Enough fat: our hormones are made from fat and so we need fat in our diet to create our hormones. Studies have shown that women with high estrogen can dramatically drop their levels by eating lower fat, therefore it stands to reason that if you need more estrogen, you should probably eat more healthy fats as well. I made it a point to incorporate lots of nuts, seeds, avocados, and healthy noninflammatory oils into my diet.
Gain weight and body fat: Most women need a bodyweight percentage of 20% for adequate hormone levels. For me, this meant I needed to put on weight. I immediately felt better once I finally managed to gain a few extra kilos. It helped my anxiety calm significantly as well.
Kept exercise to a minimum: Estrogen is very sensitive to energy since my estrogen was low I found it very difficult to exercise so I never pushed it. I worked on the level of exercise I needed to feel good and energized and not exhausted and drained. For a long time, all that I could handle was walking, but over time I was able to increase my exercise level to include some very mild cardio, hiking, and pilates.
Support estrogen with a high mineral whole food diet: Although estrogen is much more sensitive to overall energy than it is to specific nutrients, there is evidence that suggests high mineral wholefood diets are good for fertility and estrogen levels. Estrogen seems to be most dependant on calcium and zinc. At the beginning of my health journey, I was obsessed with cramming in as many micronutrients into my diet as I could this lead to down a path to a predominantly unprocessed plant-based diet with juicing instead of supplements.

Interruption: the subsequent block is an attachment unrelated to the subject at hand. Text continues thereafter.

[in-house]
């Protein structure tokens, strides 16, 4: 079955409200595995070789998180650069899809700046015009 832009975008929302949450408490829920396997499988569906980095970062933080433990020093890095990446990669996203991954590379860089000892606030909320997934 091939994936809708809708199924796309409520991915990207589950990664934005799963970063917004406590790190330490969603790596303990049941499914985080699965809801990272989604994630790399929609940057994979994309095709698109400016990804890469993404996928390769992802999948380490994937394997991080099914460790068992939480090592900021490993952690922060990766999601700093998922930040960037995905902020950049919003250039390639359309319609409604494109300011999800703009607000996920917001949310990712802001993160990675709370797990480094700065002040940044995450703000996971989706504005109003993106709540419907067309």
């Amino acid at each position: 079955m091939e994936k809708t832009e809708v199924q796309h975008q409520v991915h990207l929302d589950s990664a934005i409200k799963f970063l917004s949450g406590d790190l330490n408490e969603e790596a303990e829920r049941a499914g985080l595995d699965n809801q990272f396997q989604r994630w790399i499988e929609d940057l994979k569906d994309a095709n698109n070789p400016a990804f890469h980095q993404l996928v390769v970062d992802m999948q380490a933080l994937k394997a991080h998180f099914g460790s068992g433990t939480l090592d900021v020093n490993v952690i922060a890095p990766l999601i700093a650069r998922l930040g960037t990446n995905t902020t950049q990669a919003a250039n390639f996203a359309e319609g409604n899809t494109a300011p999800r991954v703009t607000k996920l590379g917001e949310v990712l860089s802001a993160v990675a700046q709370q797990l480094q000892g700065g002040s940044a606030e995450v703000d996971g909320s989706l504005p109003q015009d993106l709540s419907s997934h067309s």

Worked on my anxiety and lowered my stress and inflammation: Stress and anxiety have been known to lower hormones. Stress has the ability to prevent ovulation by dropping estrogen when our body feels under threat. Just as progesterone is influenced by stress, so is estrogen. My hormones did not properly balance until I was able to address and overcome my anxiety disorder.
Raising estrogen levels can happen quickly for some women, but for me, it took about seven years to get my estrogen to adequate levels. My symptoms were the worst during the first three years where I was unable to eat properly. I have had many girls reach out to me asking for specific foods to be eaten when struggling with low estrogen, but as much as whole food plant-based foods that are high in certain nutrients can and do help, they are secondary to overall calorie intake and lowering stress and anxiety. In fact, many women can see faster results by eating junk and quitting exercise. That is because our bodies and brain need to feel satiated and safe before they will allow the production of reproductive hormones. Reproduction is not necessary to our survival so our body can and will shut down our hormones to conserve energy and keep us safe. Getting our body and mind out of starvation mode is the most crucial thing we can do for our estrogen levels. Addressing stress is important becuase our hormones and neurotransmitters are linked, so living in a constant state of stress and anxiety can also lower hormone production. Doing the mental work necessary is just as important as changing our diet. There are no easy fixes, but the results are worth the effort.